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Touchy-feely premium for printed product permanence

The intimate and tactile relationship between print products and consumers will be a key factor in the medium’s longevity, say industry experts. Appearing at the Mumbrella Publish conference in Sydney on Thursday, Natalie Taylor, national sales director publications and catalogue group of BlueStar Group, said ‘touch’ is a key point of difference to other mediums....

The intimate and tactile relationship between print products and consumers will be a key factor in the medium’s longevity, say industry experts.

Appearing at the Mumbrella Publish conference in Sydney on Thursday, Natalie Taylor, national sales director publications and catalogue group of BlueStar Group, said ‘touch’ is a key point of difference to other mediums.

“Print is the tool that you stop and engage. It is tactile, you are consuming it in your own time. What we try to do with our publishers is having that point of difference,” Ms Taylor said.

“It is the engagement, the spark, the innovation it can have, and if you can spin that in the right way to your advertisers, it has a greater cut-through.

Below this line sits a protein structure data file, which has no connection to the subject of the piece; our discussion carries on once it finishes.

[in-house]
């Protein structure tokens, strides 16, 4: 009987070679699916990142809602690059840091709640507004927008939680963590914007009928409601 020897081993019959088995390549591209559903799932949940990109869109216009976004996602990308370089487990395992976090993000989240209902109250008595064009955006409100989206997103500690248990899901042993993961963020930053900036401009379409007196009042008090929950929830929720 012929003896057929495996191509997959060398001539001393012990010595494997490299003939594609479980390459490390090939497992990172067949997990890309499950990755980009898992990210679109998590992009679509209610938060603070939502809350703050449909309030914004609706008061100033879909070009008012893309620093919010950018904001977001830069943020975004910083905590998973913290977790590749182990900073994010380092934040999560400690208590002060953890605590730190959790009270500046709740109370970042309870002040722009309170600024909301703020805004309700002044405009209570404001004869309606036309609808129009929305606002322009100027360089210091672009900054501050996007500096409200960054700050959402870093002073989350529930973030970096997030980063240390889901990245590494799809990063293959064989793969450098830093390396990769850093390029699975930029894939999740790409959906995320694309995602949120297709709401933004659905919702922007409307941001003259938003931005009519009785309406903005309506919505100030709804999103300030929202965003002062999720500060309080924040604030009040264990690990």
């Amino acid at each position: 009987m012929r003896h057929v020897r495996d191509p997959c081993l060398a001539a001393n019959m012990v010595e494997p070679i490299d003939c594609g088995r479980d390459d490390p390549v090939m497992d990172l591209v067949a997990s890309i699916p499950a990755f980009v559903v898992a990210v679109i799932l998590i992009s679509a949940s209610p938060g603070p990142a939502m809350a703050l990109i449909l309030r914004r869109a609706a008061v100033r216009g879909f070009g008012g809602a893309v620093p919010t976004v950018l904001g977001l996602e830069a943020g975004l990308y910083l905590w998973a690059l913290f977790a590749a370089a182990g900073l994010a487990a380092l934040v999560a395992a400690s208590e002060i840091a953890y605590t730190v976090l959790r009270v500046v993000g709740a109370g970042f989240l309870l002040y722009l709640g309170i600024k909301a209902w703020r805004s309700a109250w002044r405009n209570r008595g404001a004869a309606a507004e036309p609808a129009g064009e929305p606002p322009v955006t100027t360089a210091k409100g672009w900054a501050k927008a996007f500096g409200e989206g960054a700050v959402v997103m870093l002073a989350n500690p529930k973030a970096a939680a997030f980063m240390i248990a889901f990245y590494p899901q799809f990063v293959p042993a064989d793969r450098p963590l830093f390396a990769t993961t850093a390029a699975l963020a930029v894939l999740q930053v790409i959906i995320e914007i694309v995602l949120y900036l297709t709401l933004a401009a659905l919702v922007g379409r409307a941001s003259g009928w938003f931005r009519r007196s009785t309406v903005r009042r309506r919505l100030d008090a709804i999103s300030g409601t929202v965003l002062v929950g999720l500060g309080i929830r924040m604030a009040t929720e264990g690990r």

“As the studies say, it does create a sensory experience when you actually touch something because you are emotionally linked to it.”

Fiona Corsie, content marketing manager at APT Travel Group, believes that emotional link is an important part of the reason her company’s travel magazine averages a readership time of 60 minutes. This is an impressive figure when compared to time spent reading digital.

For Rob Gallagher, CEO of Adventures Group Holdings, the strong reader relationship that print seeks to generate means there’s no substitute for quality when it comes to product creation and development.

Mr Gallagher recounted an experience with an employer who rolled back investment in particular products – using lighter, cheaper paper and removing gloss. He found when this trend was reversed and the opposite was implemented, readership and revenue rose.

He also cited the inherent trust that readers have with printed copy, a quality which he believes can be linked to increased readership, revenue and sales.

Deborah Bibby is the editor in chief of Jones Magazine, David Jones’ in-house print product. She found that products featured in the magazine, sometimes stocked in thousands, quickly sell out within weeks of the publication going on sale – a problem when publication is a quarterly printed.

Cassie Laffey, content and publications manager, Flight Center Travel Group also appeared on the panel which was moderated by Lauren Quaintance, head of content, Story(ation).

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